- Keep your retainer and your aligners clean by gently washing and rinsing them with antibacterial soap. You can soak either of them in denture cleaner, but don’t put them in boiling water or the dishwasher.
- Keep your regularly scheduled six-month checkup appointments with your family dentist. We will work closely with your dentist to help you make sure your teeth stay clean and healthy while you’re wearing braces.
What are braces?
Braces are a tool that an orthodontist uses to straighten your teeth into a healthy, beautiful smile. There are several types of braces including:
- Clear braces
- Ceramic braces
- Lingual braces
- Self-ligating braces
- Invisible braces
- Traditional metal braces
How long does braces or Invisalign treatment take?
The amount of time that you must wear your braces depends on your individual case - both how severe your orthodontic challenge is to start with and how you respond to treatment. Braces treatment can last anywhere from six to 30 months, but the average is about 22 months, or two years. Invisalign aligners are the same - depending on seriousness, treatment response, and if you leave them on for the prescribed time each day.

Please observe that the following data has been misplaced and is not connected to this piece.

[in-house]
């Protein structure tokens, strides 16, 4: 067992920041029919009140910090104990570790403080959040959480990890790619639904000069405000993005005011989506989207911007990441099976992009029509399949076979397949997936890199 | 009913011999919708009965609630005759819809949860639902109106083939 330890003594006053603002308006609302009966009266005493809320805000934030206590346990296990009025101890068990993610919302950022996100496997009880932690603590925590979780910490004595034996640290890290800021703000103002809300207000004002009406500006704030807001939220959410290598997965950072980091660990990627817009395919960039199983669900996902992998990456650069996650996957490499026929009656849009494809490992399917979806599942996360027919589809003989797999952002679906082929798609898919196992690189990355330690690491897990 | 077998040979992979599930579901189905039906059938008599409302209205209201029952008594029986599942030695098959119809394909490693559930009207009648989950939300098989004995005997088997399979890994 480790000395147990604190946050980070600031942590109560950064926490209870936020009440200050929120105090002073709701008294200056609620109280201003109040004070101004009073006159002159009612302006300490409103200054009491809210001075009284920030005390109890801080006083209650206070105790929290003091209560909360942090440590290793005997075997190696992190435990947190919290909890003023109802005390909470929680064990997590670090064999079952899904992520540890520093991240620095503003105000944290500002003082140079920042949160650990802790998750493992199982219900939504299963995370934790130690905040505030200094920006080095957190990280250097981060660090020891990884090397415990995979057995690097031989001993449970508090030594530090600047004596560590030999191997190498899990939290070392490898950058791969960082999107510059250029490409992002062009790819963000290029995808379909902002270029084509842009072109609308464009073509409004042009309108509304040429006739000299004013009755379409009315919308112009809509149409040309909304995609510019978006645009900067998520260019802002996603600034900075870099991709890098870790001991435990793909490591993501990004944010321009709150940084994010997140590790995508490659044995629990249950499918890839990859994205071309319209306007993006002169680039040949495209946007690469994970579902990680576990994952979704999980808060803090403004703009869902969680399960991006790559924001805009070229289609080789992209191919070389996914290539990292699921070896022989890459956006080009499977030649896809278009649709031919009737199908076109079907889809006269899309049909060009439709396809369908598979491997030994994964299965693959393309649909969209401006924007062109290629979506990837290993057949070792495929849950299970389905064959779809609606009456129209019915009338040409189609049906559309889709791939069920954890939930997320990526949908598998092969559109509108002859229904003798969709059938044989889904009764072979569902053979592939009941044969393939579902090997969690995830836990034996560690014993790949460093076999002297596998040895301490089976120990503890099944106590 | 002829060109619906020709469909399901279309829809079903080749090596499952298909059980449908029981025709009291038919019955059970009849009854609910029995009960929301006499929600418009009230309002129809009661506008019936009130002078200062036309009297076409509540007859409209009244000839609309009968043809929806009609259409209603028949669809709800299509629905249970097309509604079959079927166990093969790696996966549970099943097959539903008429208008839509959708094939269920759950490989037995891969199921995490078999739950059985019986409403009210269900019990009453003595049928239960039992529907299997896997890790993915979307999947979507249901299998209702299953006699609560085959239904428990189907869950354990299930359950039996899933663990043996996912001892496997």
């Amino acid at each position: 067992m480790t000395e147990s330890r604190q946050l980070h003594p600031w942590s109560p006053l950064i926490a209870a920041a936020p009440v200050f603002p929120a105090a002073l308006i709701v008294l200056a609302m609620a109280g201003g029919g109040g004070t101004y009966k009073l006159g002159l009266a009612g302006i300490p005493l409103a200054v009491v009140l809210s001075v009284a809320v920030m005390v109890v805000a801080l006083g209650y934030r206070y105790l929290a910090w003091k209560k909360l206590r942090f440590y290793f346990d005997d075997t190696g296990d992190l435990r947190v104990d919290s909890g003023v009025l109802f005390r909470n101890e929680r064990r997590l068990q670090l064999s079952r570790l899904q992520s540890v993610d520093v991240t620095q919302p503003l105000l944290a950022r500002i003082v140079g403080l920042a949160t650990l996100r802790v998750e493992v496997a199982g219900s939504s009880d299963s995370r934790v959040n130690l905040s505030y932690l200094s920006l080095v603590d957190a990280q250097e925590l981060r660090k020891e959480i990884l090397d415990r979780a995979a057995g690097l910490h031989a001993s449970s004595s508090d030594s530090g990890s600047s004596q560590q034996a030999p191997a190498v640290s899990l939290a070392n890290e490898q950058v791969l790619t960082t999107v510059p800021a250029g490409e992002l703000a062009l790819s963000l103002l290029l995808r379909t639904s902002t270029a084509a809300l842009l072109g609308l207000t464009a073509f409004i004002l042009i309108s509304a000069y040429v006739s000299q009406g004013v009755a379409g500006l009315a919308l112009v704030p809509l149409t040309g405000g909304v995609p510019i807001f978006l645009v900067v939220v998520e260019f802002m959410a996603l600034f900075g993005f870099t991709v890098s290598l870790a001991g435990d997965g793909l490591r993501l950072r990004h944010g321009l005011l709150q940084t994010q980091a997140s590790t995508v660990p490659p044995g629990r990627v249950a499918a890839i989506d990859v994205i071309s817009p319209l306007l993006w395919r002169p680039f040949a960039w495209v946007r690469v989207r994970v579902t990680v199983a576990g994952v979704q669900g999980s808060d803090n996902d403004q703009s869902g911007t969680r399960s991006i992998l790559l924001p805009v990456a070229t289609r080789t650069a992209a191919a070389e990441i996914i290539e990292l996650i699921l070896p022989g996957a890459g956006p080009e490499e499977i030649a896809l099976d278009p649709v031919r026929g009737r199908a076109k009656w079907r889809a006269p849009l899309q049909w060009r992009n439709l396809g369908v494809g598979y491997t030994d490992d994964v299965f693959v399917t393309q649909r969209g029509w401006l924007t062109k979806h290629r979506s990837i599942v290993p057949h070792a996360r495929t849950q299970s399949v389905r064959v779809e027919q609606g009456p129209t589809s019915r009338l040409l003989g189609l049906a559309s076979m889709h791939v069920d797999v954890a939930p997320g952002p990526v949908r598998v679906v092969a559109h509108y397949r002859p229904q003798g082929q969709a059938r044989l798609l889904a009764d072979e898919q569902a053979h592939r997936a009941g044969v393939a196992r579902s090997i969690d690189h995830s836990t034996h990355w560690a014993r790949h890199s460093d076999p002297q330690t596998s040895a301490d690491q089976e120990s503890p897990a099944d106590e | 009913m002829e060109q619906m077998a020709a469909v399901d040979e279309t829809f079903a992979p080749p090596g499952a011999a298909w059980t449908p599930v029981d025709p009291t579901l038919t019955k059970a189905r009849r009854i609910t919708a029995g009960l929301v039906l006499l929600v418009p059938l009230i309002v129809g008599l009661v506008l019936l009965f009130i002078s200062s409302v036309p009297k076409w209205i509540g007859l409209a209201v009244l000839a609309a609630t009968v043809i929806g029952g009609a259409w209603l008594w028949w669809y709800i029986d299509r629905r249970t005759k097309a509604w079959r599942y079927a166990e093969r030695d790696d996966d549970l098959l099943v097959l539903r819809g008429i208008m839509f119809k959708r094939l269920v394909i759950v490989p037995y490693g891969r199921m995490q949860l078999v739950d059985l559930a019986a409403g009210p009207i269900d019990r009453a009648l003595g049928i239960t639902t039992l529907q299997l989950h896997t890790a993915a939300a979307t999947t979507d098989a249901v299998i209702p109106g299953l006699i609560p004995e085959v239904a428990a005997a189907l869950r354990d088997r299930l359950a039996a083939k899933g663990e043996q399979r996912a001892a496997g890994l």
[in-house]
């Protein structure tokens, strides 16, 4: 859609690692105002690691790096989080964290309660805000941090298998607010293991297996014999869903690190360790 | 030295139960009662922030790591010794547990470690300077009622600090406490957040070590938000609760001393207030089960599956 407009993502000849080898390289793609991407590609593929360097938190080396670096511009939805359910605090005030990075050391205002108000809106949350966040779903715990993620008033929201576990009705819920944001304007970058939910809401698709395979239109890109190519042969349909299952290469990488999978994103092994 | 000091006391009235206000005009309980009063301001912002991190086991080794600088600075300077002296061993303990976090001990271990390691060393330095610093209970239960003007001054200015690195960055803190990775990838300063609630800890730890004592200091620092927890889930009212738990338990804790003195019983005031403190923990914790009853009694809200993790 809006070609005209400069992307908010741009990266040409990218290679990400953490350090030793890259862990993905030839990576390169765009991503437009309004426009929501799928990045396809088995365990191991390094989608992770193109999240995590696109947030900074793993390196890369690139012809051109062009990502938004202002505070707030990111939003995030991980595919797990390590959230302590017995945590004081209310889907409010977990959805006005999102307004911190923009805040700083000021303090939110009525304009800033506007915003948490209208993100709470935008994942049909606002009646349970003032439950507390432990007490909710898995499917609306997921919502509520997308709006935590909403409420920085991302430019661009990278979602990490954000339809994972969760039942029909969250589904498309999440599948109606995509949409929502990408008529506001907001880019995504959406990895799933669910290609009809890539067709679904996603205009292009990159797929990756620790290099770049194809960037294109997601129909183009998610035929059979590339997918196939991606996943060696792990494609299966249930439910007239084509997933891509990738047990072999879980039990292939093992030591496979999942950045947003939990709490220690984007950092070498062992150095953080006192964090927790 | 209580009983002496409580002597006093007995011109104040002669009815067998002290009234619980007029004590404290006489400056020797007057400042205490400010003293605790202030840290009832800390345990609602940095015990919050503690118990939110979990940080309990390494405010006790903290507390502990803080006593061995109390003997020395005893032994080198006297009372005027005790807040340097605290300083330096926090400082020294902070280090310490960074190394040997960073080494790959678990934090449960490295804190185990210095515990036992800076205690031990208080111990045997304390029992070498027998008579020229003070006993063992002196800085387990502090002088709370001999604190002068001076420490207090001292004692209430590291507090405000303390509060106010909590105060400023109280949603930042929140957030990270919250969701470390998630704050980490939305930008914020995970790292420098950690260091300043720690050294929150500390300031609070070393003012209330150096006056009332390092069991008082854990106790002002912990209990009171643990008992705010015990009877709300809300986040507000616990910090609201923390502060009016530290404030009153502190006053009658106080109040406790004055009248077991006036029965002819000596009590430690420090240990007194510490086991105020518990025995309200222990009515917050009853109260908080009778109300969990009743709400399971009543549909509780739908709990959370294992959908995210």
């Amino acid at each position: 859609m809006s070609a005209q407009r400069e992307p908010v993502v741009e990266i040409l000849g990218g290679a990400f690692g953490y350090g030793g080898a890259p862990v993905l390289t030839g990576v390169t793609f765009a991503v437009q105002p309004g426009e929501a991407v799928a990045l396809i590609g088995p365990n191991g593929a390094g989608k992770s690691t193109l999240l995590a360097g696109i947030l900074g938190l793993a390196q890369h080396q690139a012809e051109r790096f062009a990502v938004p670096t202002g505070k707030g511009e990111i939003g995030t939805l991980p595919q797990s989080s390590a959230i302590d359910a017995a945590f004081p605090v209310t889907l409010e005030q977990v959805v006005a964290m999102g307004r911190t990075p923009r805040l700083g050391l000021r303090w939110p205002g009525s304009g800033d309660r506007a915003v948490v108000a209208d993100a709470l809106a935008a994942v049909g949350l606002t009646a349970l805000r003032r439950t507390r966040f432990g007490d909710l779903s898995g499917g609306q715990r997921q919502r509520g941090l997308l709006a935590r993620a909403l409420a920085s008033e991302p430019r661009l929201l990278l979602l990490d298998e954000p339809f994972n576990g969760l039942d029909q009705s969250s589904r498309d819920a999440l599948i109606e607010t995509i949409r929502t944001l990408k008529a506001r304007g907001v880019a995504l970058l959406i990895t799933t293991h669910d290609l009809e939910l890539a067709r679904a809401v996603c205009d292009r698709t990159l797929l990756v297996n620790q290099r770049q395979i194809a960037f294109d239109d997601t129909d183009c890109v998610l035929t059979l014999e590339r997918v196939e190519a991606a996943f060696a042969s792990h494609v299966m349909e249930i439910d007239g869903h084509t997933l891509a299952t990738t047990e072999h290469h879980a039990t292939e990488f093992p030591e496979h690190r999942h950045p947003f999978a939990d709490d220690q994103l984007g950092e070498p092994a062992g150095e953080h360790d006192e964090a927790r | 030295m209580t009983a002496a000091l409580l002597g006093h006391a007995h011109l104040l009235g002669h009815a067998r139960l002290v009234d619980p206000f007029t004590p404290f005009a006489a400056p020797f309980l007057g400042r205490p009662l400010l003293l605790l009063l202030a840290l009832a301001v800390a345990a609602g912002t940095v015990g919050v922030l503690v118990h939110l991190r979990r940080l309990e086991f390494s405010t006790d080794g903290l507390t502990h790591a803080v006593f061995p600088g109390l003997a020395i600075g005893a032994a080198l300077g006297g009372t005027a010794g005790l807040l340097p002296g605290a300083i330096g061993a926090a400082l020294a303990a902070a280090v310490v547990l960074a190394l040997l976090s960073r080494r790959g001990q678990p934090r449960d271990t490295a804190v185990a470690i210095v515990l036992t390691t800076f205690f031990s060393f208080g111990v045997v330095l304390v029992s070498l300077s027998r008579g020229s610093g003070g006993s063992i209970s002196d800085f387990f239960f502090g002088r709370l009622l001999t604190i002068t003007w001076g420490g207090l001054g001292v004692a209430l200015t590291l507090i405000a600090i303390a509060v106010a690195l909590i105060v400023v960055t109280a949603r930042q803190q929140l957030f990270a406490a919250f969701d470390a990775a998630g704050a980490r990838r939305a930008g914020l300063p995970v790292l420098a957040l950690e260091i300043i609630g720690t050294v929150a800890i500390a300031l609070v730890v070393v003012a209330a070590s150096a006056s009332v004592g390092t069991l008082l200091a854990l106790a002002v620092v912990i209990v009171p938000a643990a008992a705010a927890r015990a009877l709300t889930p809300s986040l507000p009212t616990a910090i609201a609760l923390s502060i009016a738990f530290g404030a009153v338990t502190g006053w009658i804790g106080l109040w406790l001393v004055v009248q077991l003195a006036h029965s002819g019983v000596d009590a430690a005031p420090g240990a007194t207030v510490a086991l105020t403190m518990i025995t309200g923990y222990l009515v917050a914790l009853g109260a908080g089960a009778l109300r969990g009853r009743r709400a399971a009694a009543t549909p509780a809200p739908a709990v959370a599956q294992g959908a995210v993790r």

For the most part, there is little pain associated with braces or Invisalign treatment. However, you will likely feel some discomfort when you first begin treatment as your mouth gets used to the foreign objects in there, as well as after each monthly adjustment or tightening of your braces and each switch of aligner trays.
Will braces interfere with school activities?
No. Wearing braces will not keep you from participating in your school activities. You just may need to make some adjustments as you get used to having braces. For example, if you sing or play a musical instrument, braces can change the way you shape your mouth. Or, if you play a contact sport, make sure you have a mouthguard that will protect your braces.
Elastics are the small rubber bands that attach to hooks protruding from brackets, and they serve an important function in orthodontic treatment. While braces can straighten and realign the teeth, braces are powerless to make changes to jaw alignment on their own. The reason is structural: the top and bottom braces aren't connected, so they have no way to apply relative force to the upper and lower jaws. Elastics solve this problem by applying tension between the upper and lower jaws. Using elastics, we can help move the lower jaw forward, backward, or to the side, depending on the needs of the patient. This creates a healthier bite and a more beautiful smile, and can also help alleviate TMJ problems.
Absolutely! In fact, orthodontic treatment is one of the best ways to use your leftover FSA funds. FSA funds don't roll over year on year: if you have money left in your FSA at the end of the year, you forfeit that cash. Putting it towards orthodontic treatment offers a productive way to use the money that has a lasting impact on your health and confidence for years to come.